be accomplished in India. Thus
it would benefit the farmer in the
future, creating a new ui.
He characterized ne v ana
(Turn to page 2, col. I)
Grass Blaze Is
v i .
SILVERTON. Aug. 2 . The
Silverton fire department answer
ed a call tonight to the C. E
Johnson place about two miles
east on the Sllverton-Scotts Mills
A tr fleht a fire which had
evidently been caused by a cigar
ette tossed from the car of a pass
ing ' motorist. .
Th. tire had burned grass
fence posts and telephone poles
for a distance of 100 yards along
the . road. For a time the fire
i anm .concern, when It
inmn ithtt fence and burned a
small patch in a stjbble field,
but it was soon put under control
by the men from siivenon.
Oregon Electric Derailed
Swim Hole Traffic Heavy
Printers Angry at Banks
Sexton Dies Beside Grave
man IQ0 to Jimmy luwuinc-
. - - . . mi i . .VI
r in tha News plant nrougnc vig
orous answer today from union
They' called on L. A. Banks.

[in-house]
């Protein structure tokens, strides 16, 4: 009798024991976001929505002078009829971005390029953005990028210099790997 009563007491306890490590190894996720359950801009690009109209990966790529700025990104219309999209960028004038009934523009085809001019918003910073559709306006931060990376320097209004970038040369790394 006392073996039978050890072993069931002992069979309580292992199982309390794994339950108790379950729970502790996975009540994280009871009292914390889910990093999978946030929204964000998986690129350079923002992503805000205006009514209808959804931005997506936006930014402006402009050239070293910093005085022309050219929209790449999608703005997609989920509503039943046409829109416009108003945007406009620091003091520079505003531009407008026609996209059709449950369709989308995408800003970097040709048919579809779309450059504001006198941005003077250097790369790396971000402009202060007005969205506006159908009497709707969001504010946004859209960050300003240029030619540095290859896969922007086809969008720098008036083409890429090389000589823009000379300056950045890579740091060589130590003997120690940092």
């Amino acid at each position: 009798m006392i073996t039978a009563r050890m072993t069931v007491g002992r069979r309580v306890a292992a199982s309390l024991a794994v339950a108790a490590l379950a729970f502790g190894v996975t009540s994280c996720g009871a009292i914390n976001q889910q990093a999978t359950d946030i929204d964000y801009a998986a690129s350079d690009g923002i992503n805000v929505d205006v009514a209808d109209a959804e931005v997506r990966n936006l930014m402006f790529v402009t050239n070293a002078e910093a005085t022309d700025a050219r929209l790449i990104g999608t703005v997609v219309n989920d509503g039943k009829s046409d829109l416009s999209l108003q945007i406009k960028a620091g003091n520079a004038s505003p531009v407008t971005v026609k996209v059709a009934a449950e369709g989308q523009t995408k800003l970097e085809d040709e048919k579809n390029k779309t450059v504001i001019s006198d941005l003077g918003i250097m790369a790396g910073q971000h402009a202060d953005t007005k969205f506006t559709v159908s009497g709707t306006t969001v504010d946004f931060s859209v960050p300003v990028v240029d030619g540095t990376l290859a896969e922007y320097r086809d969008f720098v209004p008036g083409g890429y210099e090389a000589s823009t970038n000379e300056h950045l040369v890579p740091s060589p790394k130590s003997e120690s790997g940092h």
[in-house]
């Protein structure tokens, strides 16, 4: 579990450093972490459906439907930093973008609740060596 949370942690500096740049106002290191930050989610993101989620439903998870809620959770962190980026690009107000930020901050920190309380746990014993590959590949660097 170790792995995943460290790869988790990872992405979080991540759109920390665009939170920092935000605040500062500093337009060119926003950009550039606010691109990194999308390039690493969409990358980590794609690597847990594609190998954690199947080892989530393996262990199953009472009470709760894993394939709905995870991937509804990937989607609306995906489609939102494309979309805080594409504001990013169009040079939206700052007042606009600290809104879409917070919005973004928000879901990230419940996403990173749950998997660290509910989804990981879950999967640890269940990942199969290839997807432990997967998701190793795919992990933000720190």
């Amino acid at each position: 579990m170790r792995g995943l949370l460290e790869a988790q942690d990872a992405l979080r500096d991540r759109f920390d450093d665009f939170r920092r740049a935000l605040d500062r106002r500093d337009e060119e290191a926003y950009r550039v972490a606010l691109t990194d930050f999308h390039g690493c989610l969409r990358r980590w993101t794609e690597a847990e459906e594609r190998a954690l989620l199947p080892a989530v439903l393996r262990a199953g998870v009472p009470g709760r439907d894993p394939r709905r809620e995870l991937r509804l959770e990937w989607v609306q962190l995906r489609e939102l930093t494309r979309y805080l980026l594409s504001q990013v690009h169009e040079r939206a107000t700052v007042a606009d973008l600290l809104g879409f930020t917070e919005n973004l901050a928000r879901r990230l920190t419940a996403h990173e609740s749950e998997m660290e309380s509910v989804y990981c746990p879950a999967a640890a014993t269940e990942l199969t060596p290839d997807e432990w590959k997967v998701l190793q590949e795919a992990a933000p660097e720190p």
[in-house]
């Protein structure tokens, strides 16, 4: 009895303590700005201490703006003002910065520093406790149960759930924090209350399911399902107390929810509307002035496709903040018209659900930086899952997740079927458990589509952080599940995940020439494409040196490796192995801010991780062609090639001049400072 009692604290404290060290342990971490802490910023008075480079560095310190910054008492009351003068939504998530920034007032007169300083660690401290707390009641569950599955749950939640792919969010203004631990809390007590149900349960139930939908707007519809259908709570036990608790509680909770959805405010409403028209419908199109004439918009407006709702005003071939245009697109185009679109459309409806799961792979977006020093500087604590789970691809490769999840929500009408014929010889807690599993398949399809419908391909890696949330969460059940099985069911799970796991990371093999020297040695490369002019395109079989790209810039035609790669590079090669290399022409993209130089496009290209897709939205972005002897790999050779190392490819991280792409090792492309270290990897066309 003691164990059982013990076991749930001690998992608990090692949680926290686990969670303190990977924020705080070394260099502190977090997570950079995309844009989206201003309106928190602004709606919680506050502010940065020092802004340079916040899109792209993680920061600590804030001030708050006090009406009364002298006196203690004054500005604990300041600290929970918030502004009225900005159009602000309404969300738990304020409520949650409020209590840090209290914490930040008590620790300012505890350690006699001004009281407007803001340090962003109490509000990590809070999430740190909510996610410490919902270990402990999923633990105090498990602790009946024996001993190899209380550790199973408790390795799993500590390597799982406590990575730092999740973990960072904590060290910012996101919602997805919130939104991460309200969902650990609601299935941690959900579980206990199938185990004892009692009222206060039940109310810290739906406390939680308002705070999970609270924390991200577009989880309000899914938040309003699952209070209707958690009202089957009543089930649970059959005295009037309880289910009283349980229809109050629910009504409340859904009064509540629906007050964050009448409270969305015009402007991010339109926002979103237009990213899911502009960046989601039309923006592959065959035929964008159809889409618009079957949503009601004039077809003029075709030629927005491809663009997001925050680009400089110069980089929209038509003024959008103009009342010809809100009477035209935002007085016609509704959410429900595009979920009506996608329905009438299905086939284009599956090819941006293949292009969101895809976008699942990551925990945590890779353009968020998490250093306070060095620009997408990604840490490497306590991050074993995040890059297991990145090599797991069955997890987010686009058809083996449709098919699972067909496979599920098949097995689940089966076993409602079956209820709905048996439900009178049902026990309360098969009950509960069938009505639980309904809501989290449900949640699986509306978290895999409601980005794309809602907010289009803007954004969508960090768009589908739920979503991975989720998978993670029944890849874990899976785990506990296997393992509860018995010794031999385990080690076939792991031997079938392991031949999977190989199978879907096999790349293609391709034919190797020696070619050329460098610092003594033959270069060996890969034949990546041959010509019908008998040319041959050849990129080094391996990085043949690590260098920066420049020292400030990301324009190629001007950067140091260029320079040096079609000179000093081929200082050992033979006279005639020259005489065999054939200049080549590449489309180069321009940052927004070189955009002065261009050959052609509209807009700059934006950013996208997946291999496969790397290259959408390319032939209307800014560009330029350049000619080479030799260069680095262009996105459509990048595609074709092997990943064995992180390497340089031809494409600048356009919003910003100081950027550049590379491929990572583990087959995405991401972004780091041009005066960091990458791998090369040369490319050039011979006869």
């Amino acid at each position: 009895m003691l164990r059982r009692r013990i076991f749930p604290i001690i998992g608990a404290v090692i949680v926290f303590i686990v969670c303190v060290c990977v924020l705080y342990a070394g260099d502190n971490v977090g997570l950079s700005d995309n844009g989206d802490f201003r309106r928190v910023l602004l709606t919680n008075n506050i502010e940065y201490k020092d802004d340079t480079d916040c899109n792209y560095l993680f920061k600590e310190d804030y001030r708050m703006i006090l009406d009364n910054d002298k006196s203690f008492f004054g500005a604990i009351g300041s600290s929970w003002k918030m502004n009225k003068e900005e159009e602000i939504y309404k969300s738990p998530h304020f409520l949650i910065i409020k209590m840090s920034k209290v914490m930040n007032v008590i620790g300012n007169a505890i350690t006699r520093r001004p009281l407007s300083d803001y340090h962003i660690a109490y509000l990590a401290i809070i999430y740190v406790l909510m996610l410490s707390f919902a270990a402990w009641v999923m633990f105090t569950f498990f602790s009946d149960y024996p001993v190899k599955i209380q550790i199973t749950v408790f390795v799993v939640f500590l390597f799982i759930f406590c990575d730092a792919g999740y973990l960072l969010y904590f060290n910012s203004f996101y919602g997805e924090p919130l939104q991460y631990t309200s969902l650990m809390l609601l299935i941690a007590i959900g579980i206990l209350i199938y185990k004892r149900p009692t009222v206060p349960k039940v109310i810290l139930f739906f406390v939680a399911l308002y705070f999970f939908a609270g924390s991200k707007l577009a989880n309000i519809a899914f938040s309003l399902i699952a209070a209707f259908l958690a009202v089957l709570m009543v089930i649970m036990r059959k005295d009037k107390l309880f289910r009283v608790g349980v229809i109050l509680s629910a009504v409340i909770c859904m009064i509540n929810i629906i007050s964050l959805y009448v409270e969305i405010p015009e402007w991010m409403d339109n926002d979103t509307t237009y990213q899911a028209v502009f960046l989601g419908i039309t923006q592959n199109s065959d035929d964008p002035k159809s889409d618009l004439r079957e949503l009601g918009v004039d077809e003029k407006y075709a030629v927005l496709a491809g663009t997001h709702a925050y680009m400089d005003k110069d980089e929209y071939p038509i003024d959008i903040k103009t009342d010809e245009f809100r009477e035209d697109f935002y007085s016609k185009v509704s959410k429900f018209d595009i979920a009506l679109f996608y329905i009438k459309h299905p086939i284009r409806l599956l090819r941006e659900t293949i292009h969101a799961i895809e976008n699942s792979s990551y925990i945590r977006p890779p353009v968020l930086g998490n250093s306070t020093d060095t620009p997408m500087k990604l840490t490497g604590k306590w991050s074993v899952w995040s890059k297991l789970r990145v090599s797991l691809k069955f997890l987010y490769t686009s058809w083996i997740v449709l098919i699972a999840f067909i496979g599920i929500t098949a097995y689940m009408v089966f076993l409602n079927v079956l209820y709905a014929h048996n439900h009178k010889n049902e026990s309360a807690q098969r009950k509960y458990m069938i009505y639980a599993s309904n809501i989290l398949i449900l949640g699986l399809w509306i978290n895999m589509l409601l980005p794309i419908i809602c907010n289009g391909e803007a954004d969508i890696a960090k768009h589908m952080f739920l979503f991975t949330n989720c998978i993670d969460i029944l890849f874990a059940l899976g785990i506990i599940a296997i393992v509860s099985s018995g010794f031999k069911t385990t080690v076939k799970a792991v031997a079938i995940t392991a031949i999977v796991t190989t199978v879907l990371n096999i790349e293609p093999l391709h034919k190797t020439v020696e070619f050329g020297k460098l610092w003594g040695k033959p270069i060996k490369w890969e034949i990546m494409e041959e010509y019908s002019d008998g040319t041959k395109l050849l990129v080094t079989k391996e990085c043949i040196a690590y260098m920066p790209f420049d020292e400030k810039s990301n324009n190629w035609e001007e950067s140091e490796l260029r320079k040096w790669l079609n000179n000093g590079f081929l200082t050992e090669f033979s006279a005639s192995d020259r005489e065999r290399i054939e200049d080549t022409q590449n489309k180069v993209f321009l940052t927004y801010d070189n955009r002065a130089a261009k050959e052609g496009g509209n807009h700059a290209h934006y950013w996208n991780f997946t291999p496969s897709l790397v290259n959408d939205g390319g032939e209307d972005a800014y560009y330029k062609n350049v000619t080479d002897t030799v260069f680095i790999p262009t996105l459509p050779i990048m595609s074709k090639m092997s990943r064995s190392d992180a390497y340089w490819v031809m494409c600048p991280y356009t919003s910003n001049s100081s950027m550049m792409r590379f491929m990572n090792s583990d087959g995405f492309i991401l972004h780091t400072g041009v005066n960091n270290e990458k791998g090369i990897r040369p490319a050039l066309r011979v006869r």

publisher of the News, to. name
the "man who is willing to make
an affidavit that he was offered
100 to- do the job.
Last week a strike of the News
mechanical force followed Banks
posting of a notice of wage re
ductions. HEART DISEASE BLAMED
ASHLAND, Ore., Aug. 25.
(AP) M. H. Olson, J. cemetery
sexton, 1 died here today beside a
grave he was digging.
A doctor taid he bad been dead
about 20 minutes when his body
was -found. Death was attributed
to heart disease.
FOG HALTS FLIGHT
ASTORIA, Ore.. Aug. 25.
(AP)-FIvo naval airplanes, en
route from Seattle to San Diego,
were forced down here this aft
ernoon br heavy fog. Lieutenant
Commander V. H. Ragsdale Is in
command of the squadron which
is made up of planes carrying five
men and pilot. ,
Most of the men were lodged
for the night aboard the coast
guard f cutter Redwwing. .They
plan to continue south tomorrow